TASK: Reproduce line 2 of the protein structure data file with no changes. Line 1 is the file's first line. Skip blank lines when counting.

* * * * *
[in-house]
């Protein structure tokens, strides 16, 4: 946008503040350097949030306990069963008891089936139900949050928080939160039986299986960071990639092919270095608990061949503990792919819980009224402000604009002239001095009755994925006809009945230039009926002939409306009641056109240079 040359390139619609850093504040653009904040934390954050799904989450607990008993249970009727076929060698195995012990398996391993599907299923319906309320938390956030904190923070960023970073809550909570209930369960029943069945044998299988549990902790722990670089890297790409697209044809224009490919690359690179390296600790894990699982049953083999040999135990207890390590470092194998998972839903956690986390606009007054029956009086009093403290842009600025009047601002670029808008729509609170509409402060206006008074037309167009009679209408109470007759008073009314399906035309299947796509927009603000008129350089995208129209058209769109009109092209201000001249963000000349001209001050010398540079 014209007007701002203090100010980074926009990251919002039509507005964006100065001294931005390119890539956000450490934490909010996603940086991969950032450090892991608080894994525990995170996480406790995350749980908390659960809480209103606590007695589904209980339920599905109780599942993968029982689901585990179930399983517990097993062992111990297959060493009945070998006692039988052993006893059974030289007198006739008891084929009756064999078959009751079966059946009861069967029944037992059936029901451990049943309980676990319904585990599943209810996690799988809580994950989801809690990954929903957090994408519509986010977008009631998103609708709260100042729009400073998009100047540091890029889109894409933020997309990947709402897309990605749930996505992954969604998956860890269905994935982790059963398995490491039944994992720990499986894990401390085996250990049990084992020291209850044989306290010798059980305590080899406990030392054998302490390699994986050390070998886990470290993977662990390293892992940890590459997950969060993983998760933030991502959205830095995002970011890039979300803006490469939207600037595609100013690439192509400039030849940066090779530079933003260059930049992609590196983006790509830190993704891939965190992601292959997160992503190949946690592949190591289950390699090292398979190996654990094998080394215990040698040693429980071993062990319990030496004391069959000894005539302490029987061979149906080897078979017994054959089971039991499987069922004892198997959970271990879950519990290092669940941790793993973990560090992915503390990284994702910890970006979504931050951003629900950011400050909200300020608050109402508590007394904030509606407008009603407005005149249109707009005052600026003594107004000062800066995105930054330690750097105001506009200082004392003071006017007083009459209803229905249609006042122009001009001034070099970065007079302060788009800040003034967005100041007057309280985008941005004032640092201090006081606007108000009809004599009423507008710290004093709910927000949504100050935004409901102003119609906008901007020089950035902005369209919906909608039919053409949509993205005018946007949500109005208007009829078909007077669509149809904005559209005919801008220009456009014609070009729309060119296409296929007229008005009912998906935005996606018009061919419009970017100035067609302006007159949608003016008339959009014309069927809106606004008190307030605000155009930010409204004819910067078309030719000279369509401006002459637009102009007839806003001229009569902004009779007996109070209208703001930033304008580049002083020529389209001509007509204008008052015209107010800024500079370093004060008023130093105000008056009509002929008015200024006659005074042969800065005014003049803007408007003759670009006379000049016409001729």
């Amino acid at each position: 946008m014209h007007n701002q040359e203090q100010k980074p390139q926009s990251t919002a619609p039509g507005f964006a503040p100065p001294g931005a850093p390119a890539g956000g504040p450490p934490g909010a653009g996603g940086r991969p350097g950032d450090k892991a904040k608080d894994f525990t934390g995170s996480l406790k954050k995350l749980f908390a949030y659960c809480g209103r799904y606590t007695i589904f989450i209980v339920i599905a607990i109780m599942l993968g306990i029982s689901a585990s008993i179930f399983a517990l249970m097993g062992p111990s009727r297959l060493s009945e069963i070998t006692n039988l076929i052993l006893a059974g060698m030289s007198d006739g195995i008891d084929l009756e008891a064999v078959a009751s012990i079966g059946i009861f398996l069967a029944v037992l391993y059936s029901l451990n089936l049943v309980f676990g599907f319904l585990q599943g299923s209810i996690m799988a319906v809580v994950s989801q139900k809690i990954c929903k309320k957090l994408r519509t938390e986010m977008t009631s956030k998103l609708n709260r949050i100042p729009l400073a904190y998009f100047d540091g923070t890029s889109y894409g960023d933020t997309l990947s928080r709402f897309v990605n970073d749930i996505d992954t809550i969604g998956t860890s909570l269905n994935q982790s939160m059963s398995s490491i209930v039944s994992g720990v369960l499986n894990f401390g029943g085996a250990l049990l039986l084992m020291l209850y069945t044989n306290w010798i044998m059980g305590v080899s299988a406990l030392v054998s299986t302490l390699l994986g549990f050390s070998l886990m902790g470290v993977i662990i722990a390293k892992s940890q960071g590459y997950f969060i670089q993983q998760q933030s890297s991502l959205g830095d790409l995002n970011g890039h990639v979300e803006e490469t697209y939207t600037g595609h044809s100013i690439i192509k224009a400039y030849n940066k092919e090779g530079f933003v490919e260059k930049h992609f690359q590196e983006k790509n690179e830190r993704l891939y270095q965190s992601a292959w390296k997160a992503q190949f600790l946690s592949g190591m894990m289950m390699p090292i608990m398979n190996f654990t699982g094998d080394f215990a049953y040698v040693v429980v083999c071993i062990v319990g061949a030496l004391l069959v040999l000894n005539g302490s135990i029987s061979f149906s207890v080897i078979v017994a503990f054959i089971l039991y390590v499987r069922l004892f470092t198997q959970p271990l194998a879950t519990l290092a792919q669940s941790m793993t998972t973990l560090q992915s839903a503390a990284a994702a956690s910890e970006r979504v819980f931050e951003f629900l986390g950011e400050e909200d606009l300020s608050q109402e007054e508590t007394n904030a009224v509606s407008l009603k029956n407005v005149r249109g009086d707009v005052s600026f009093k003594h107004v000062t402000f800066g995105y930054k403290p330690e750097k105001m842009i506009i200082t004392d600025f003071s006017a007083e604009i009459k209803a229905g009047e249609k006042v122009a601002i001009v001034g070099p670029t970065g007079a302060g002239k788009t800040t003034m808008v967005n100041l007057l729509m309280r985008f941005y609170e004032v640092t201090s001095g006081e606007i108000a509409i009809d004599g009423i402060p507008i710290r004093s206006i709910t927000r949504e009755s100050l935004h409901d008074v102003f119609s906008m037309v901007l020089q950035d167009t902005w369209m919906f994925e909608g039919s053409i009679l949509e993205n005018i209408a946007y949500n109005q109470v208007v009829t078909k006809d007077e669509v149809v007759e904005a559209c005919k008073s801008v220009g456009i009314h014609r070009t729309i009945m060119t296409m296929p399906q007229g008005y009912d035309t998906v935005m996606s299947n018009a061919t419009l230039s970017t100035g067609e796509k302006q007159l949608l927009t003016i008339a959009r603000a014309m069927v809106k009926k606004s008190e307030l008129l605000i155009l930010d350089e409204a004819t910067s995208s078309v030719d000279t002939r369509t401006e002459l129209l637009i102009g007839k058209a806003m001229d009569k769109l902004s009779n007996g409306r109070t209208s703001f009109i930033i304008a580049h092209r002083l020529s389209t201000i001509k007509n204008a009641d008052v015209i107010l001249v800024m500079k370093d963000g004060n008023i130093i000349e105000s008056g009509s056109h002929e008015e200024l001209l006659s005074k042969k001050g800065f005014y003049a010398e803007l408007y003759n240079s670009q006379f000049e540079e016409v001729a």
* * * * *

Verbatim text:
């Protein structure tokens, strides 16, 4: 946008503040350097949030306990069963008891089936139900949050928080939160039986299986960071990639092919270095608990061949503990792919819980009224402000604009002239001095009755994925006809009945230039009926002939409306009641056109240079 040359390139619609850093504040653009904040934390954050799904989450607990008993249970009727076929060698195995012990398996391993599907299923319906309320938390956030904190923070960023970073809550909570209930369960029943069945044998299988549990902790722990670089890297790409697209044809224009490919690359690179390296600790894990699982049953083999040999135990207890390590470092194998998972839903956690986390606009007054029956009086009093403290842009600025009047601002670029808008729509609170509409402060206006008074037309167009009679209408109470007759008073009314399906035309299947796509927009603000008129350089995208129209058209769109009109092209201000001249963000000349001209001050010398540079 014209007007701002203090100010980074926009990251919002039509507005964006100065001294931005390119890539956000450490934490909010996603940086991969950032450090892991608080894994525990995170996480406790995350749980908390659960809480209103606590007695589904209980339920599905109780599942993968029982689901585990179930399983517990097993062992111990297959060493009945070998006692039988052993006893059974030289007198006739008891084929009756064999078959009751079966059946009861069967029944037992059936029901451990049943309980676990319904585990599943209810996690799988809580994950989801809690990954929903957090994408519509986010977008009631998103609708709260100042729009400073998009100047540091890029889109894409933020997309990947709402897309990605749930996505992954969604998956860890269905994935982790059963398995490491039944994992720990499986894990401390085996250990049990084992020291209850044989306290010798059980305590080899406990030392054998302490390699994986050390070998886990470290993977662990390293892992940890590459997950969060993983998760933030991502959205830095995002970011890039979300803006490469939207600037595609100013690439192509400039030849940066090779530079933003260059930049992609590196983006790509830190993704891939965190992601292959997160992503190949946690592949190591289950390699090292398979190996654990094998080394215990040698040693429980071993062990319990030496004391069959000894005539302490029987061979149906080897078979017994054959089971039991499987069922004892198997959970271990879950519990290092669940941790793993973990560090992915503390990284994702910890970006979504931050951003629900950011400050909200300020608050109402508590007394904030509606407008009603407005005149249109707009005052600026003594107004000062800066995105930054330690750097105001506009200082004392003071006017007083009459209803229905249609006042122009001009001034070099970065007079302060788009800040003034967005100041007057309280985008941005004032640092201090006081606007108000009809004599009423507008710290004093709910927000949504100050935004409901102003119609906008901007020089950035902005369209919906909608039919053409949509993205005018946007949500109005208007009829078909007077669509149809904005559209005919801008220009456009014609070009729309060119296409296929007229008005009912998906935005996606018009061919419009970017100035067609302006007159949608003016008339959009014309069927809106606004008190307030605000155009930010409204004819910067078309030719000279369509401006002459637009102009007839806003001229009569902004009779007996109070209208703001930033304008580049002083020529389209001509007509204008008052015209107010800024500079370093004060008023130093105000008056009509002929008015200024006659005074042969800065005014003049803007408007003759670009006379000049016409001729």